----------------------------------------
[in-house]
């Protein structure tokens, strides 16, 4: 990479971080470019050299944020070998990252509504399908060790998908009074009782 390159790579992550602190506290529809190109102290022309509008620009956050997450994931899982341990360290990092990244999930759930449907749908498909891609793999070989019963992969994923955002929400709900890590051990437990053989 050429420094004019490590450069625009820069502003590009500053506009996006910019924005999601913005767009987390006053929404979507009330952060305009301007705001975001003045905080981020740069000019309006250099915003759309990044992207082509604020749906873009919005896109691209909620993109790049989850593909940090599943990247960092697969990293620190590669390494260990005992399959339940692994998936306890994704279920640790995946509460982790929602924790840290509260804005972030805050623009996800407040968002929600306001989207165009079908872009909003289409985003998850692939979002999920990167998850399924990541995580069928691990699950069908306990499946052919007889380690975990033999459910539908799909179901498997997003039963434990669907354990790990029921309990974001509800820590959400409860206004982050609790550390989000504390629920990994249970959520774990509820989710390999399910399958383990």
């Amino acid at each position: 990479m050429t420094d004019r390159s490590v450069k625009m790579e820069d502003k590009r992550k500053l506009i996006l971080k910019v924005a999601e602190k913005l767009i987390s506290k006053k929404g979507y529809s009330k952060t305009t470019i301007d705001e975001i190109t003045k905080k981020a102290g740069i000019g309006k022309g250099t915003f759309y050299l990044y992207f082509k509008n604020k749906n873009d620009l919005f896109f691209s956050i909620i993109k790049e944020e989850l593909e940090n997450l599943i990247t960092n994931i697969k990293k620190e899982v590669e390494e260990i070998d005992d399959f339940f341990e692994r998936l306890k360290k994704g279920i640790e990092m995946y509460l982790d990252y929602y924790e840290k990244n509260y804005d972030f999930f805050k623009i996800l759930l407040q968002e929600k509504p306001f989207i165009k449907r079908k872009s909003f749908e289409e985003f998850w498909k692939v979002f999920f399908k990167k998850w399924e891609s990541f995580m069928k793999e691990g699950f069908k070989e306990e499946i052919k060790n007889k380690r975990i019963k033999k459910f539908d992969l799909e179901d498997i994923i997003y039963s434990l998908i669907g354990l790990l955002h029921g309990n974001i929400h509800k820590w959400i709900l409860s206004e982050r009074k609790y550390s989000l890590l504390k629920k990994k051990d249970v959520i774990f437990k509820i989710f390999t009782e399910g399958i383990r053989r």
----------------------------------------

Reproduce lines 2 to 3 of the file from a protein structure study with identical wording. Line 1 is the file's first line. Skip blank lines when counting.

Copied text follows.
């Protein structure tokens, strides 16, 4: 990479971080470019050299944020070998990252509504399908060790998908009074009782 390159790579992550602190506290529809190109102290022309509008620009956050997450994931899982341990360290990092990244999930759930449907749908498909891609793999070989019963992969994923955002929400709900890590051990437990053989 050429420094004019490590450069625009820069502003590009500053506009996006910019924005999601913005767009987390006053929404979507009330952060305009301007705001975001003045905080981020740069000019309006250099915003759309990044992207082509604020749906873009919005896109691209909620993109790049989850593909940090599943990247960092697969990293620190590669390494260990005992399959339940692994998936306890994704279920640790995946509460982790929602924790840290509260804005972030805050623009996800407040968002929600306001989207165009079908872009909003289409985003998850692939979002999920990167998850399924990541995580069928691990699950069908306990499946052919007889380690975990033999459910539908799909179901498997997003039963434990669907354990790990029921309990974001509800820590959400409860206004982050609790550390989000504390629920990994249970959520774990509820989710390999399910399958383990």
């Amino acid at each position: 990479m050429t420094d004019r390159s490590v450069k625009m790579e820069d502003k590009r992550k500053l506009i996006l971080k910019v924005a999601e602190k913005l767009i987390s506290k006053k929404g979507y529809s009330k952060t305009t470019i301007d705001e975001i190109t003045k905080k981020a102290g740069i000019g309006k022309g250099t915003f759309y050299l990044y992207f082509k509008n604020k749906n873009d620009l919005f896109f691209s956050i909620i993109k790049e944020e989850l593909e940090n997450l599943i990247t960092n994931i697969k990293k620190e899982v590669e390494e260990i070998d005992d399959f339940f341990e692994r998936l306890k360290k994704g279920i640790e990092m995946y509460l982790d990252y929602y924790e840290k990244n509260y804005d972030f999930f805050k623009i996800l759930l407040q968002e929600k509504p306001f989207i165009k449907r079908k872009s909003f749908e289409e985003f998850w498909k692939v979002f999920f399908k990167k998850w399924e891609s990541f995580m069928k793999e691990g699950f069908k070989e306990e499946i052919k060790n007889k380690r975990i019963k033999k459910f539908d992969l799909e179901d498997i994923i997003y039963s434990l998908i669907g354990l790990l955002h029921g309990n974001i929400h509800k820590w959400i709900l409860s206004e982050r009074k609790y550390s989000l890590l504390k629920k990994k051990d249970v959520i774990f437990k509820i989710f390999t009782e399910g399958i383990r053989r």